Museum’s Murad Megalli Collection of Kilims Highlights Artistic Achievements of Nomadic Women
WASHINGTON (Aug. 30, 2018)—An exhibition opening Saturday at the George Washington University Museum and The Textile Museum will demonstrate the artistic achievements of women who lived a now-vanished nomadic lifestyle that flourished for centuries in Anatolia. “A Nomad’s Art: Kilims of Anatolia” features 18th and 19th-century examples of majestic textiles known as kilims, which were woven to protect and adorn tents and camel caravans. The exhibition will be on view through Dec. 23.
Kilims are the most enduring records of life in nomadic communities in Anatolia, part of modern-day Turkey. For centuries, groups of families migrated hundreds of miles, twice a year, to winter and summer pastures with large flocks of sheep and goats. This lifestyle vanished in the 20th century as it became less viable economically and socially.
“Kilims hold significance far beyond their visual impact,” senior curator Sumru Belger Krody said. “Most importantly, they are the only lasting material evidence of their makers’ nomadic lifestyle. These pieces are powerful demonstrations of nomadic women’s ability to create an artistic tradition that still resonates with contemporary audiences.”
Anatolian kilims represent a distinct weaving tradition that generates striking, abstract patterns of colors. Woven from wool with a tapestry-weave technique, kilims in the exhibition are up to 14 feet long and feature bold colors and geometric designs passed down through generations.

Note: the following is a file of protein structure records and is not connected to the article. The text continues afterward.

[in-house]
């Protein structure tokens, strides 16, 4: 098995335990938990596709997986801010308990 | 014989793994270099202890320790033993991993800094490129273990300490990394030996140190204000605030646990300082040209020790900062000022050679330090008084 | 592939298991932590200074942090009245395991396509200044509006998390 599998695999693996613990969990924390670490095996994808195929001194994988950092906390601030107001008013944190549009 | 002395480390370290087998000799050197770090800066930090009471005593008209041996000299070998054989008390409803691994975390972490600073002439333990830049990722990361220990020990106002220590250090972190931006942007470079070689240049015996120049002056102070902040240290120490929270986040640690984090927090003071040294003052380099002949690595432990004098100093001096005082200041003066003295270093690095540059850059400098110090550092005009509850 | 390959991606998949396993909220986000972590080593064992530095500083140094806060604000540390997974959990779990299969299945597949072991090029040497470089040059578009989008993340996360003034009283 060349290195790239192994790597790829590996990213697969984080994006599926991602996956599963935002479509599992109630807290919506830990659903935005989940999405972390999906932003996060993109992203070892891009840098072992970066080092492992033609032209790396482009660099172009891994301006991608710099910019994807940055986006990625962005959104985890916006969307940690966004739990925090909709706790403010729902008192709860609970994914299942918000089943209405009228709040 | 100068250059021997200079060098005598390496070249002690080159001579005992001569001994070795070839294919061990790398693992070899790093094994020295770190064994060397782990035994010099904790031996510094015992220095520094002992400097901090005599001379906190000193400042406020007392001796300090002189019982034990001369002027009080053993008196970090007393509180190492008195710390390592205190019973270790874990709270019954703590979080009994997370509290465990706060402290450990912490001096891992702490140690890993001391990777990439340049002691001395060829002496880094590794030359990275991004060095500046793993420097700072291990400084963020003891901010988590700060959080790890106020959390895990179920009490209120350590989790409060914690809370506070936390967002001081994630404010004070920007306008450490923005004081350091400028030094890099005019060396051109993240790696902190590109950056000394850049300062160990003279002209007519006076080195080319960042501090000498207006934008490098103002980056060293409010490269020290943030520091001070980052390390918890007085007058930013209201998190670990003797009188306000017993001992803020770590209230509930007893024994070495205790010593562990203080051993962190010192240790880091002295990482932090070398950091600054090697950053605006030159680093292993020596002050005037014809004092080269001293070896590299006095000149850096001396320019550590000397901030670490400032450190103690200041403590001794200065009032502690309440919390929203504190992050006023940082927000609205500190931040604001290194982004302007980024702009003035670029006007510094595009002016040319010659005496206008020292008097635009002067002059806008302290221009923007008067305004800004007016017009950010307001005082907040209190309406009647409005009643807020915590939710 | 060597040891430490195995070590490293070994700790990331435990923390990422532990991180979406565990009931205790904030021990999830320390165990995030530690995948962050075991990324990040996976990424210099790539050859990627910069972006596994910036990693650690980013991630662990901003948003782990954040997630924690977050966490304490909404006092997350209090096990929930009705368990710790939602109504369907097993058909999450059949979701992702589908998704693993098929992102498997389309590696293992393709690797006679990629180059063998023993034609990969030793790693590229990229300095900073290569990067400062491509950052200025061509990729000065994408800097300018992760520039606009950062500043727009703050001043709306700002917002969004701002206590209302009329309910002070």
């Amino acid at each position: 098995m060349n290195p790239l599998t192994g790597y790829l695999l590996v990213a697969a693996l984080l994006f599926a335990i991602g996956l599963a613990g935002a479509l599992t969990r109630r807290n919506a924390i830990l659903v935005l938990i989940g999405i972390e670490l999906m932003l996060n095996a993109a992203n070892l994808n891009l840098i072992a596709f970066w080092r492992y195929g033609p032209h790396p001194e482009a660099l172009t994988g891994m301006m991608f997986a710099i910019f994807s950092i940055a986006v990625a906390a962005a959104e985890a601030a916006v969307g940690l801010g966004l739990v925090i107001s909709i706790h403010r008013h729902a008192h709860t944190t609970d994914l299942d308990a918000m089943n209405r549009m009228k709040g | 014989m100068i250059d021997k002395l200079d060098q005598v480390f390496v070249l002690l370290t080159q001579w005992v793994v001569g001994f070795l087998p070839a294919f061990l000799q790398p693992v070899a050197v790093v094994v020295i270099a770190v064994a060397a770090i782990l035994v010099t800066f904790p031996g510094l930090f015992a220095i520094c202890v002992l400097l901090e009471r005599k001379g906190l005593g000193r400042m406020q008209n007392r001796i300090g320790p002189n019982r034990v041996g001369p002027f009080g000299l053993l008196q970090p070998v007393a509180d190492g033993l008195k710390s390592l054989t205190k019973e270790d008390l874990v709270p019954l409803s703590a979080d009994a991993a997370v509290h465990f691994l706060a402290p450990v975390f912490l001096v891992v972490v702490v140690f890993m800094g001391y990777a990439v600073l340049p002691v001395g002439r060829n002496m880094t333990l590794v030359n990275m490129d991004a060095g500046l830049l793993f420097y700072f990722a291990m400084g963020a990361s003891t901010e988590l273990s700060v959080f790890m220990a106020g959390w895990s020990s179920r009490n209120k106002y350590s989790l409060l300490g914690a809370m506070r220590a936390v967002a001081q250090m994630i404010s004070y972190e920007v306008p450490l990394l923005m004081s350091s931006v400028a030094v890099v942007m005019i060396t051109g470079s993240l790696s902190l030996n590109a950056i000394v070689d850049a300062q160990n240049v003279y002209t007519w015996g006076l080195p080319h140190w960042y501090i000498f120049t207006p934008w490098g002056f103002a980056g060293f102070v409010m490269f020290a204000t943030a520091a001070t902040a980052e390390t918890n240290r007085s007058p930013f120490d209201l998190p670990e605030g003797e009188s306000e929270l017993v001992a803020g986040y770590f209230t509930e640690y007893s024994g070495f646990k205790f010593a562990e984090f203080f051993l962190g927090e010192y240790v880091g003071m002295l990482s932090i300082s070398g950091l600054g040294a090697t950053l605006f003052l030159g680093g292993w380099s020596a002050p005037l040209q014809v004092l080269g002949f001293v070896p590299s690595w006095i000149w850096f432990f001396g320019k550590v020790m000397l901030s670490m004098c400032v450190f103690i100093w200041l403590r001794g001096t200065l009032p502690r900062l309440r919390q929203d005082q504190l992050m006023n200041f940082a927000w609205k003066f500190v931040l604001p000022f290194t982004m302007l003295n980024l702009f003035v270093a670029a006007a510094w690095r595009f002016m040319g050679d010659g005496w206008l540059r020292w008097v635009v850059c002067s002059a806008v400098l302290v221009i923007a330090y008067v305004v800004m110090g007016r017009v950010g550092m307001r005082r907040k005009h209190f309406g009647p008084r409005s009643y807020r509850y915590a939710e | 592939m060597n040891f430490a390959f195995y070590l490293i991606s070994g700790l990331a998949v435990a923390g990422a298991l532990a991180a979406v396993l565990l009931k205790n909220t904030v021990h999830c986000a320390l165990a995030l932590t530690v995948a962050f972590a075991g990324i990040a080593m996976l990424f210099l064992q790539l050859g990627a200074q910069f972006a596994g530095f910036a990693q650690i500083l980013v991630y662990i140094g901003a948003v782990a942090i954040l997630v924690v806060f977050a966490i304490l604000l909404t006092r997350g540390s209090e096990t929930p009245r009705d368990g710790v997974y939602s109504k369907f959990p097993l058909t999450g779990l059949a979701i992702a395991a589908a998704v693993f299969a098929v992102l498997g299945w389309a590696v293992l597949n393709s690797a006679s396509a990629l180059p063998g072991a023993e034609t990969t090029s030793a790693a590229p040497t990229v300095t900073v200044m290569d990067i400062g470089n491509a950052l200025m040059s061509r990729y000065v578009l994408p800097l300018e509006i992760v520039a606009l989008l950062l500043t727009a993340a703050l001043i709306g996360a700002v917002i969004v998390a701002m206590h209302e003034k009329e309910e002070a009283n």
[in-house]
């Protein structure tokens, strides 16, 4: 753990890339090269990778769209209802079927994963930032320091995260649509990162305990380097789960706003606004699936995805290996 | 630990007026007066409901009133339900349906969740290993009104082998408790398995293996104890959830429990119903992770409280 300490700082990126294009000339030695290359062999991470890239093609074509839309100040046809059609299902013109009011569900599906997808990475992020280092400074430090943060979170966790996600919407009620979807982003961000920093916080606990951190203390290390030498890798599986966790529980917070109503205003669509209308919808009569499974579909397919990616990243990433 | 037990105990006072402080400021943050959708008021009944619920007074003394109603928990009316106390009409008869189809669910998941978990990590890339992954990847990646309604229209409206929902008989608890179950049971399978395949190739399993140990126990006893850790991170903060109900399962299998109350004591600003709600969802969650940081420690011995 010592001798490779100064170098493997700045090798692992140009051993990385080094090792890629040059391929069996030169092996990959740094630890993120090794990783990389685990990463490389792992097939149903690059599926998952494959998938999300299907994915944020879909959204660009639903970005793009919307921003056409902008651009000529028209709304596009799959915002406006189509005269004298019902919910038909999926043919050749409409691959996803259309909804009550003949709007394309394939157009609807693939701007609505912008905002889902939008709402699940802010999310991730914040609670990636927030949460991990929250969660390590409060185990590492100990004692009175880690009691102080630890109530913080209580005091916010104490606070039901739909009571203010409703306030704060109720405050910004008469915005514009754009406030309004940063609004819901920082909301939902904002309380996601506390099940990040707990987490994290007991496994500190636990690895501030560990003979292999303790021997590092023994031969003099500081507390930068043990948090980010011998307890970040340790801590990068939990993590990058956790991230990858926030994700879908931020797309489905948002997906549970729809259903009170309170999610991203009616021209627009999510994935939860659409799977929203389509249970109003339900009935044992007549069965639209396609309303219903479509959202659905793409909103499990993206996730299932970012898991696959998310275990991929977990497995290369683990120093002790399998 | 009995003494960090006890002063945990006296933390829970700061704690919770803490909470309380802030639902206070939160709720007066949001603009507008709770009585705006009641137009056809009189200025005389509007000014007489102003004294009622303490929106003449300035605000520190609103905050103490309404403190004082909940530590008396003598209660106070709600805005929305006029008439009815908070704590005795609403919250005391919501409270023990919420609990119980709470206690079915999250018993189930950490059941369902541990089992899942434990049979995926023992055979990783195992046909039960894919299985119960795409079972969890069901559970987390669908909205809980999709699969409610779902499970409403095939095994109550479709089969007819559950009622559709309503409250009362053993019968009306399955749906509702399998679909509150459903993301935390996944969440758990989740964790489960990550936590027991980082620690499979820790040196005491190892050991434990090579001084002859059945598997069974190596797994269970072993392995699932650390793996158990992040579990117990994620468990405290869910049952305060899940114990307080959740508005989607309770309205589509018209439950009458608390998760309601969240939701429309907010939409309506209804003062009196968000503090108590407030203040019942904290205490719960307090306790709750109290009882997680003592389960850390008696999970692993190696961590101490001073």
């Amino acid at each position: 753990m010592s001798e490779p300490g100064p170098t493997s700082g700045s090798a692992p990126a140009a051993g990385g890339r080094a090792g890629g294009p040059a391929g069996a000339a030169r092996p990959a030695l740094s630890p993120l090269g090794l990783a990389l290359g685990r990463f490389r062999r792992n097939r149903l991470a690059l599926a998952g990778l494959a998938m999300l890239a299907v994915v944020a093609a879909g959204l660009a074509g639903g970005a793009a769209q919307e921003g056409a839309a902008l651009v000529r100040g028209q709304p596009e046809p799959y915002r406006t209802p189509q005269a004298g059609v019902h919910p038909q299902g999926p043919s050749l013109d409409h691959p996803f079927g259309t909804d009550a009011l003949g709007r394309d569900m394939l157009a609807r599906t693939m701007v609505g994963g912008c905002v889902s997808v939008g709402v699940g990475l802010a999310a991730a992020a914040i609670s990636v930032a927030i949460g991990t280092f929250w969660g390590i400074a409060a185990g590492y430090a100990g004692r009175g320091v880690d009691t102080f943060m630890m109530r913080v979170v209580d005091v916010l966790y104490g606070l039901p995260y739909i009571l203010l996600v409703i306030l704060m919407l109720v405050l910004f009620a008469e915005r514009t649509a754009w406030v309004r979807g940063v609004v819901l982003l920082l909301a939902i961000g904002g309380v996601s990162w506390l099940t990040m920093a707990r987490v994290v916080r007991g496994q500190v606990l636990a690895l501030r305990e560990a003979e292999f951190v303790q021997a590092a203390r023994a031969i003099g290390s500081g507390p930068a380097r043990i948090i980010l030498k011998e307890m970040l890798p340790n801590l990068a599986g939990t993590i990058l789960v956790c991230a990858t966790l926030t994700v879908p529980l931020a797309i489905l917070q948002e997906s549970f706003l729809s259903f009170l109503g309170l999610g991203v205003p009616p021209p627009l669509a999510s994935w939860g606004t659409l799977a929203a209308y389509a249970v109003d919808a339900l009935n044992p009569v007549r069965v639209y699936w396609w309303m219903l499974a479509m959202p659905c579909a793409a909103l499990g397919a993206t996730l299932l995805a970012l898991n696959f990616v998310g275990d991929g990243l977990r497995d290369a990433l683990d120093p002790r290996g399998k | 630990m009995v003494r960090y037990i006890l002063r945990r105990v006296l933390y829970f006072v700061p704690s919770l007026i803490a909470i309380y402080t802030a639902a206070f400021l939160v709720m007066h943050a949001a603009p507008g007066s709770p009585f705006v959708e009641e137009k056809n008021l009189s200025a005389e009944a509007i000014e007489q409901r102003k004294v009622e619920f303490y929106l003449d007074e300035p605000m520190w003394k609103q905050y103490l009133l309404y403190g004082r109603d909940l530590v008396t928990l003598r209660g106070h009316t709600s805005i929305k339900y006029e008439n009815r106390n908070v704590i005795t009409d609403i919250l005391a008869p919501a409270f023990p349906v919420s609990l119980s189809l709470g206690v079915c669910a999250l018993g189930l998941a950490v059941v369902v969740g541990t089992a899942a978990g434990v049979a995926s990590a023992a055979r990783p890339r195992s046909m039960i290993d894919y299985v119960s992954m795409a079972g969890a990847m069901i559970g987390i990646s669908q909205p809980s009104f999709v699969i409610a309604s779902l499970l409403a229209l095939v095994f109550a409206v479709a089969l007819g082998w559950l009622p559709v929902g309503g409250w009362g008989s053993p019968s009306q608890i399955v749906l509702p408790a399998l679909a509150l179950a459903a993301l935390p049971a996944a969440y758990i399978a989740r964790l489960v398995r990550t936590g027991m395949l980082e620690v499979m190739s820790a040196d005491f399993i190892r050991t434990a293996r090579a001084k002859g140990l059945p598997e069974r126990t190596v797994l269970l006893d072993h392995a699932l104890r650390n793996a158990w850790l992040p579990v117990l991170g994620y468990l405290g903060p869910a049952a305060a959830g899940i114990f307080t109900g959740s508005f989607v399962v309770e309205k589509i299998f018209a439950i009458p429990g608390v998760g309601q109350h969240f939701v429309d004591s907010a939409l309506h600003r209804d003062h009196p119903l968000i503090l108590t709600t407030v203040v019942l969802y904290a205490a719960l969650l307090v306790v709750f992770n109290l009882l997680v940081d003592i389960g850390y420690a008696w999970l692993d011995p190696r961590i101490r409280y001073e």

This exhibition marks the public debut of treasures from the museum’s Murad Megalli collection of 96 Anatolian kilims, acquired by bequest. Mr. Megalli was a GW alumnus, textile collector and business executive. He first encountered kilims through his close friendship with Josephine Powell, a celebrated ethnographer and photographer of Anatolian life. “A Nomad’s Art” includes 36 kilims from his collection, as well as large reproductions of Powell’s photographs capturing the vestiges of nomadic life in Turkey in the 20th century.
Major support for this exhibition and its accompanying catalogue was provided by the Megalli Family Endowment, the Coby Foundation, Ltd., Jeremy and Hannelore Grantham and the Markarian Foundation. Additional support is provided by the Bruce P. and Olive W. Baganz Fund for the Textile Museum Exhibitions and Publications, and Roger and Claire Pratt.
The museum will host its 39th annual family festival, Celebration of Textiles, on Sept. 15. The free festival will include artist demonstrations such as weaving, felt and lace making and embroidery. Visitors can also design a mosaic, sample Turkish coffee and watch Turkish dance performances throughout the day. Additional public programs will be held throughout the duration of the exhibition.
Visit the museum’s website for the latest information on exhibitions and educational programs: www.museum.gwu.edu.